“So, you reckon we’re on a different plane?” she asked.

“Are you stupid. That’s what lasertripping is. Travel to a different plane,” said Sochetna.

“I know that you idiot. But we’ve only ever lasertripped to Shadow Earth. Where in the universe is this place?” asked Viti, throwing her hands up.

“I dunno,” said Sochetna, her eyes widening as the wind picked up.

“I’m supposed to be on Earth, not …here,” said Viti.

She now regretted taking this lasertrip and wanted to go home to Mars lifepod. She laughed to herself. So, Mars lifepod had become home now—how ironic.

“You’re nuts. How long is it till we can make a safe trip to Earth?” asked Sochetna.

“One hundred and ninety-six Earth years, give or take a few months. But we can lasertrip to Shadow Earth. You know that,” said Viti, crossing her arms.

“Ha! Well, forget about Earth. She’s a goner. And you can’t live on Shadow Earth. And Luna Base is full up. Mars lifepod is our home now,” said Sochetna.

Viti’s face brightened. “Wait a minute. Why did this lasertrip land here? Why aren’t we on Luna Base?”

“I’m not sure. Something to do with the black hole upstairs,” said Sochetna.

“The smoked-up room?”

Sochetna nodded. “Yep. That room has already taken the cat and the family I had—she had—in this plane.”

“You met other people here?”

“The hole sucked them all in,” said Sochetna.

This sounded too improbable for Viti.

“Why are you still here? How do I know you aren’t the phony Sochetna, and the real one is back on Mars?”

Sochetna jumped off the swing seat. The glass dropped from her hand spilling red wine down the front of her grey uniform and smashing on the deck as she grabbed at Viti’s jacket. Viti wrenched Sochetna’s wine-soaked hands from her clothing and retreated. She sure had the same bad temper.

“I’m the real Sochetna. You’ve got to believe me,” she said, her lower lip quivering as she spoke. She swiped tears off her cheeks and tried to hide her face.

“Ok. Tell me what we fight about on Mars lifepod,” said Viti.

Sochetna laughed through her tears. “Oh, too easy. Everything. Ok, we fight about the five sols you reckon I stole from your lasertrip to 2330. Well, I suppose I did steal them, but for a good reason.”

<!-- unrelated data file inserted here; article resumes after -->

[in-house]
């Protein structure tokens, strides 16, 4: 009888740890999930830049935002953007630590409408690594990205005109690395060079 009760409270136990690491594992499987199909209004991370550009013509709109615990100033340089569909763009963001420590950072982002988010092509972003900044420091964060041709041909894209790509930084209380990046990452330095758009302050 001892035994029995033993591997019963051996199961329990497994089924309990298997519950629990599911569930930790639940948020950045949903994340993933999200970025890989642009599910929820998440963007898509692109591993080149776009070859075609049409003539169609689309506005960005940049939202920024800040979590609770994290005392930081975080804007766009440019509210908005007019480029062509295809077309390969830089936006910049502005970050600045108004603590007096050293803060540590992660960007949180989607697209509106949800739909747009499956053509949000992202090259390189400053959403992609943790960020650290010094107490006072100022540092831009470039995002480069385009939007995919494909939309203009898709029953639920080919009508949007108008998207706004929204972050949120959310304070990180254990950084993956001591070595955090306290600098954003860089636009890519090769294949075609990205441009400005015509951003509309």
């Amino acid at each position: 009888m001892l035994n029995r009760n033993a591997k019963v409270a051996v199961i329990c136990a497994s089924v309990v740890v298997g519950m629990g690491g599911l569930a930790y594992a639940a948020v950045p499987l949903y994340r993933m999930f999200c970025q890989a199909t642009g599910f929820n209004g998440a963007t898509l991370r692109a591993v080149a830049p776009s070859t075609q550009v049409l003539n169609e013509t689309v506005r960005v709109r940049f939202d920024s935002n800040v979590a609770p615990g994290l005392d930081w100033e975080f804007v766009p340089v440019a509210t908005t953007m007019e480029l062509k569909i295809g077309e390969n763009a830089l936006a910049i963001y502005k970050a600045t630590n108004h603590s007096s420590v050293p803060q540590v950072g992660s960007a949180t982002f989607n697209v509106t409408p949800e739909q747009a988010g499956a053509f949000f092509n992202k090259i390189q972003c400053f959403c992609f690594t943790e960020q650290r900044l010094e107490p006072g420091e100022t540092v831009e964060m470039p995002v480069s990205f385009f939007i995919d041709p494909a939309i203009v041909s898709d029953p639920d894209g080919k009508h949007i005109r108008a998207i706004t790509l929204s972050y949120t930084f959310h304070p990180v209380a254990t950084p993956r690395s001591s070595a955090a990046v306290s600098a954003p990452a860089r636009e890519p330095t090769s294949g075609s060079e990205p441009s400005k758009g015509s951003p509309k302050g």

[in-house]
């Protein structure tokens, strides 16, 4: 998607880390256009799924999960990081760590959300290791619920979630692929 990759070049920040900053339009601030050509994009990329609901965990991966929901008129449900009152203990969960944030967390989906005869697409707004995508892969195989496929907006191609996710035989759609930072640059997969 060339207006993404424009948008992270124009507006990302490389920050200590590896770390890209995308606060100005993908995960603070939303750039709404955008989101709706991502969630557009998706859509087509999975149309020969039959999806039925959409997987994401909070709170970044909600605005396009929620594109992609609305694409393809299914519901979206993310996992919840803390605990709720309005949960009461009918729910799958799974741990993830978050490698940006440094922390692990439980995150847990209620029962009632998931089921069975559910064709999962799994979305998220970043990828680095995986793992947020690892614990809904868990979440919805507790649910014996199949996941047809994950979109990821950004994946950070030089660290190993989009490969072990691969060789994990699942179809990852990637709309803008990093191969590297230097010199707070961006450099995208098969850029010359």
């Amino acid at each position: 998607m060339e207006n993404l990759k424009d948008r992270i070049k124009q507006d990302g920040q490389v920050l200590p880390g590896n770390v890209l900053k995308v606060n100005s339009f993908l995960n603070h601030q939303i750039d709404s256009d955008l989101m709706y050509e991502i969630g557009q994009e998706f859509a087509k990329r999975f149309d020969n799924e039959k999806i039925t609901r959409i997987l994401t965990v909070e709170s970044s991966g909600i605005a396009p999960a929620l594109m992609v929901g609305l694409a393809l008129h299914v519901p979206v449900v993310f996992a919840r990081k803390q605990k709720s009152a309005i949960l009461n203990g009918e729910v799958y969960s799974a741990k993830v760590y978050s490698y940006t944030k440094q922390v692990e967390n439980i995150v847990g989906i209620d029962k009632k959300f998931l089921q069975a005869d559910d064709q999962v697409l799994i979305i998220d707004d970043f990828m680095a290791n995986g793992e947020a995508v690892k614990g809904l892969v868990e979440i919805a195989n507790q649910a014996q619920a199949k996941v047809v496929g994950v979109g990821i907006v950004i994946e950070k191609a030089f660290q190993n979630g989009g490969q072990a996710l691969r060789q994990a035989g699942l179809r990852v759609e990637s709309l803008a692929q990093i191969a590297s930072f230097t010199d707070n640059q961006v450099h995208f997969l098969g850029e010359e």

Viti slapped her hands on her thighs.

“So, you admit it!” she said.

Sochetna curled her arms over her head, trying to hide her face as words rushed from her mouth.

“I figured out how to reverse-program my laserpod to give me five sols from your account on Mars.”

“You laserlifted me from my holiday with my wife,” said Viti, tears welling.

“I’m sorry. I needed to get your attention. I knew you’d be pissed off and I hoped you’d come here to investigate. And here you are. It worked.”

They lapsed into silence, glaring at each other. The oak tree rustled in the wind, sending orange leaves to the lawn.

“I answered your question. Do you believe me now?” asked Sochetna.

“How did this happen?” asked Viti, planting her hands on her hips.

“Like I told you… the black hole,” said Sochetna, pointing up.

Viti sneered. “The black hole.”

Sochetna, paced the yellow porch. She’d had enough chit chat.

“This place is disintegrating. We’ve got to get out. I have a plan.”

She rushed past Viti, her amethyst perfume filling the air. Stopping at the front door she beckoned to Viti.


Viti checked her wrist-pad readings. The coordinates were still correct. She followed Sochetna’s shaky form into the house. As they made their way to the smoke-filled room the house creaked and swayed like a space barge. When Sochetna grabbed the doorknob it crackled and sparks flew. She fell to the floor screaming and cradling her hand. The door flew back and hit the wall behind, with a resounding “thwack!”

“What happened?” asked Viti, helping Sochetna to her feet.

“Electric plasma. The room’s increased its charge since you arrived,” said Sochetna, shaking her hand.

“I’ve never seen smoke like this in any other lasertrip,” said Viti, flapping her hands to sweep the haze away from her face.

“It’s the fraud’s fault. She took off in my laserpod just before you arrived. And it fired up the black hole. I only just managed to drag your pod out.”

“So, what next?” asked Viti.

“I reverse-programmed my laserpod to get your five sols. I’m thinking we do the same with your pod, reprogram it and laserjump from here to Mars via the black hole. I reckon the pretender figured it out.”

Viti raised her eyebrows. She had no better plan. Sochetna crouched on the floor and crawled on her belly into the misty room. Viti followed, sweeping her wrist-pad torchlight from side to side as white smoke engulfed them and they coughed until their lungs hurt.

“Be careful, it’s right in front of us,” said Sochetna.

The smoke began to evaporate and there it was, a black hole of swirling stars in the middle of the floor. Viti recoiled as a floorboard dislodged beneath her feet and sailed into the vortex.

“This is our way out. Help me with the pod,” said Sochetna, scrambling away into the smoke.

Viti followed her to the neighbouring room, and they dragged the pod close to the brink of the whirling black hole.

“Get in, quick,” said Sochetna.

Viti squeezed onto the seat and Sochetna lay her body to one side, balancing on the rim. Viti pulled the hatch shut. She entered the coordinates for Mars lifepod into the instrument-panel and hoped for the best. They waited, helpless, as the black hole widened. The floorboards creaked and broke apart, plank after plank, until the floor gave way beneath them and the laserpod whirled into the vortex.